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Oh dear, how sad, never mind

Ranui Swanson 2, West Auckland 1
Starling Park, Auckland, April 1 2017

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For the last four years I’ve had a roughly annual tradition of paying homage to my local football club – that is, the nearest one to my house – by attending the closest thing to their season opening game that I have the ability to get to. Prior to 2014, I lived a five minute walk away from Oratia United. But since then I have relegated myself to the Conference by moving to Swanson, with my local now being the mighty Ranui Swanson.

Given their record in the early fixtures I have attended up until now, the Swans could be forgiven for asking Tia to take me back! They lost by one goal to Waitemata in their opening game of 2014, lost by two goals to Glen Eden in 2015 and suffered a three goal defeat last year in the game where I discovered the ultras of Waiheke United. On that basis they were headed for a four goal defeat in their local derby with West Auckland AFC yesterday!

And this may have arguably had a chance of eventuating, at a stretch, if their opposition had managed to keep all eleven of their players on the pitch for the whole game!

The home side had the better of the opening exchanges, looking comfortable probing away at their opponents, but they came unstuck around 12 minutes into the match when, on a rare foray into the Ranui third, one of West Auckland’s most dangerous looking attacking weapons, Axel Naverrete, was brought down inside the area and the referee awarded a penalty. Navarrete was entrusted with the spot kick and he sent the keeper the wrong way to grab the lead for his side.

From that point on I thought West Auckland looked more likely to extend their lead than Ranui did to find the equaliser but the game’s big turning point was yet to come, shortly before half time. West Auckland’s Richard Searle was wrestled to the ground in what looked an awful lot like a headlock, for which the perpetrator received a yellow card, but then Searle was shown a second yellow and an ensuing red for what the referee deemed “retaliation”.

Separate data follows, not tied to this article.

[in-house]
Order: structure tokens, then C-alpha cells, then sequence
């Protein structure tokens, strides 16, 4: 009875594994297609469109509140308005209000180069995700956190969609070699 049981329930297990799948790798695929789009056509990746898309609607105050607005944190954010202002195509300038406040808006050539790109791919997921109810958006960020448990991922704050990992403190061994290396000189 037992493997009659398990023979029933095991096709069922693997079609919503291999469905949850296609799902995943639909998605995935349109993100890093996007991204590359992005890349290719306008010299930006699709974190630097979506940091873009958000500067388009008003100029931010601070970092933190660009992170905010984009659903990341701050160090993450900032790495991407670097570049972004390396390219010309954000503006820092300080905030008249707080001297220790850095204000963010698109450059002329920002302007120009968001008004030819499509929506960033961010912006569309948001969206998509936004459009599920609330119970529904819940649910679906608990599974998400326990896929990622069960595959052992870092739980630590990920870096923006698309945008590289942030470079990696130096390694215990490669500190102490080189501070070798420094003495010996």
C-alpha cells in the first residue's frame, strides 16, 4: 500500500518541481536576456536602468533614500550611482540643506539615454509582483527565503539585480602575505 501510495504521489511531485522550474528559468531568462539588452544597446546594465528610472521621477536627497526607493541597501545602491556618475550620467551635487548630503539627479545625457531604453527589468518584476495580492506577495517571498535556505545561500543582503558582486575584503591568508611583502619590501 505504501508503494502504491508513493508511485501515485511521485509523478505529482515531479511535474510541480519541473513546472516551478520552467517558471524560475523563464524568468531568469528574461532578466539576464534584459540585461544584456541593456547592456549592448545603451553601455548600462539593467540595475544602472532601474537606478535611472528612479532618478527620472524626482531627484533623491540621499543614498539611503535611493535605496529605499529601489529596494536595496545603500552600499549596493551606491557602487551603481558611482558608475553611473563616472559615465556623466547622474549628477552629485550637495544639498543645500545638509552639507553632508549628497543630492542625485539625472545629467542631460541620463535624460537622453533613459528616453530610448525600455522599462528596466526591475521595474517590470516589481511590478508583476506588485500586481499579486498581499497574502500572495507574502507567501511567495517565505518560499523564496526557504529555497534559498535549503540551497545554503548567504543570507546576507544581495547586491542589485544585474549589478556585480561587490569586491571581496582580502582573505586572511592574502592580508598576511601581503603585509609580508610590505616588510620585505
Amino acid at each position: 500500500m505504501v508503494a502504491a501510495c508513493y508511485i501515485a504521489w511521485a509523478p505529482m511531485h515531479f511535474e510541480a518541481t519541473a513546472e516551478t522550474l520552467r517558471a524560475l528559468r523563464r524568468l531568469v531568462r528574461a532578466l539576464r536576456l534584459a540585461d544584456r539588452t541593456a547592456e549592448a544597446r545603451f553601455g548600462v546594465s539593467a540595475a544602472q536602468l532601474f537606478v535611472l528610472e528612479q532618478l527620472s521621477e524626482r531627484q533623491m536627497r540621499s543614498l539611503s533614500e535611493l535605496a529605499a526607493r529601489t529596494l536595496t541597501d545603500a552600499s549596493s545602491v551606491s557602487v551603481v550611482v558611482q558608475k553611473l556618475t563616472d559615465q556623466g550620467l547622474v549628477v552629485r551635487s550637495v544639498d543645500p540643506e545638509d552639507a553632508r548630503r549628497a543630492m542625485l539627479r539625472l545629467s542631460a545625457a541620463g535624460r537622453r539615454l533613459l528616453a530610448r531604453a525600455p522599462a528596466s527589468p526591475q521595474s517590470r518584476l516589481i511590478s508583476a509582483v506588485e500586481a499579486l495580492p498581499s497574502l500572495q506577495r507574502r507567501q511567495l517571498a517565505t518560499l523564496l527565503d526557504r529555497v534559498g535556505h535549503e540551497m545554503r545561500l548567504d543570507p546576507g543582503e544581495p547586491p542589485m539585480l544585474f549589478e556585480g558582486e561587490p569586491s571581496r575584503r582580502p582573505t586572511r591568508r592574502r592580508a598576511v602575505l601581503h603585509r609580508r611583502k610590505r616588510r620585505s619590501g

Whether or not there was retaliation I can’t say for sure, Searle and his team mates would certainly argue their case that there was not all the way to the Privy Council, but either way it did seem an unjust state of affairs that the victim of an egregious foul was the one who ended up taking no further part with his team forced to play the entire second half reduced to ten players.

As is often the case when players get sent, the numerically challenged team looked capable of at least preserving their lead for the first twenty minutes or so of the second half, but the pressure eventually told when Jackson Crerar drove home the equaliser for Ranui Swanson and just a few minutes after that James Felipe latched onto a cross at the far post and stabbed home to make it 2-1 to the home side.

There was action at both ends after that. West Auckland had at least three big opportunities in front of goal but missed the target on all three occasions and then, down the other end, Ranui had three similar chances, with two of them cleared off the line by defenders! West Auckland then managed to put one into the auld onion bag in the last five minutes or so of the match, only to see it called back for offside.

One can’t help but wonder what might have been if West Auckland had played the whole match with their full complement of players and whether or not I’m right in surmising that they probably would have won.

Dammit, there’s nothing else for it, I’m just going to have to attend the return fixture now! Such hardship. In the immortal words of Battery Sergeant Major Williams – Oh dear, how sad, never mind.

Categories: NZ AFF/NFF Men's Conference

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Enzo Giordani

A grassroots sports photography enthusiast based in Auckland, New Zealand, and a fan of the most magnificent football club on earth - A.S. Roma.

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